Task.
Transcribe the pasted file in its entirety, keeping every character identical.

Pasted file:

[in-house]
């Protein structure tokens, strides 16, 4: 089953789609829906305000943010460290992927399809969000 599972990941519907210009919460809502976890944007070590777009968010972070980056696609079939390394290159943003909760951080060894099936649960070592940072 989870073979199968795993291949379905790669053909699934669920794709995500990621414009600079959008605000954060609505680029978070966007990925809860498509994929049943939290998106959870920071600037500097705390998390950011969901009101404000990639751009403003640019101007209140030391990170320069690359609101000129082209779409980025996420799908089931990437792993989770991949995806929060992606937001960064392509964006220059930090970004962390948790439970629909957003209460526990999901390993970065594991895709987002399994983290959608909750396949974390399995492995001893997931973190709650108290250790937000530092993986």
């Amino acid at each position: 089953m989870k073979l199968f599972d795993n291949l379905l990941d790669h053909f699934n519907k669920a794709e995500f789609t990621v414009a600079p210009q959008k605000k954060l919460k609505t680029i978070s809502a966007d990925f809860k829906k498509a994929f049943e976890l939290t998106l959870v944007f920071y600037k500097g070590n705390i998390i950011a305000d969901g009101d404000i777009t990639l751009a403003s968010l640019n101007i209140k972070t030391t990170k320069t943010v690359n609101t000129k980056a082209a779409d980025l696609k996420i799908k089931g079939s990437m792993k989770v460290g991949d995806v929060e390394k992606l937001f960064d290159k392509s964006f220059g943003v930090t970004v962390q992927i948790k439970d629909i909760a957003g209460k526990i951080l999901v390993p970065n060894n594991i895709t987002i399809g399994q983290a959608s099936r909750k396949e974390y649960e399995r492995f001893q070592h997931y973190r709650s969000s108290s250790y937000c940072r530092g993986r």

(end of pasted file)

[in-house]
């Protein structure tokens, strides 16, 4: 089953789609829906305000943010460290992927399809969000 599972990941519907210009919460809502976890944007070590777009968010972070980056696609079939390394290159943003909760951080060894099936649960070592940072 989870073979199968795993291949379905790669053909699934669920794709995500990621414009600079959008605000954060609505680029978070966007990925809860498509994929049943939290998106959870920071600037500097705390998390950011969901009101404000990639751009403003640019101007209140030391990170320069690359609101000129082209779409980025996420799908089931990437792993989770991949995806929060992606937001960064392509964006220059930090970004962390948790439970629909957003209460526990999901390993970065594991895709987002399994983290959608909750396949974390399995492995001893997931973190709650108290250790937000530092993986």
């Amino acid at each position: 089953m989870k073979l199968f599972d795993n291949l379905l990941d790669h053909f699934n519907k669920a794709e995500f789609t990621v414009a600079p210009q959008k605000k954060l919460k609505t680029i978070s809502a966007d990925f809860k829906k498509a994929f049943e976890l939290t998106l959870v944007f920071y600037k500097g070590n705390i998390i950011a305000d969901g009101d404000i777009t990639l751009a403003s968010l640019n101007i209140k972070t030391t990170k320069t943010v690359n609101t000129k980056a082209a779409d980025l696609k996420i799908k089931g079939s990437m792993k989770v460290g991949d995806v929060e390394k992606l937001f960064d290159k392509s964006f220059g943003v930090t970004v962390q992927i948790k439970d629909i909760a957003g209460k526990i951080l999901v390993p970065n060894n594991i895709t987002i399809g399994q983290a959608s099936r909750k396949e974390y649960e399995r492995f001893q070592h997931y973190r709650s969000s108290s250790y937000c940072r530092g993986r």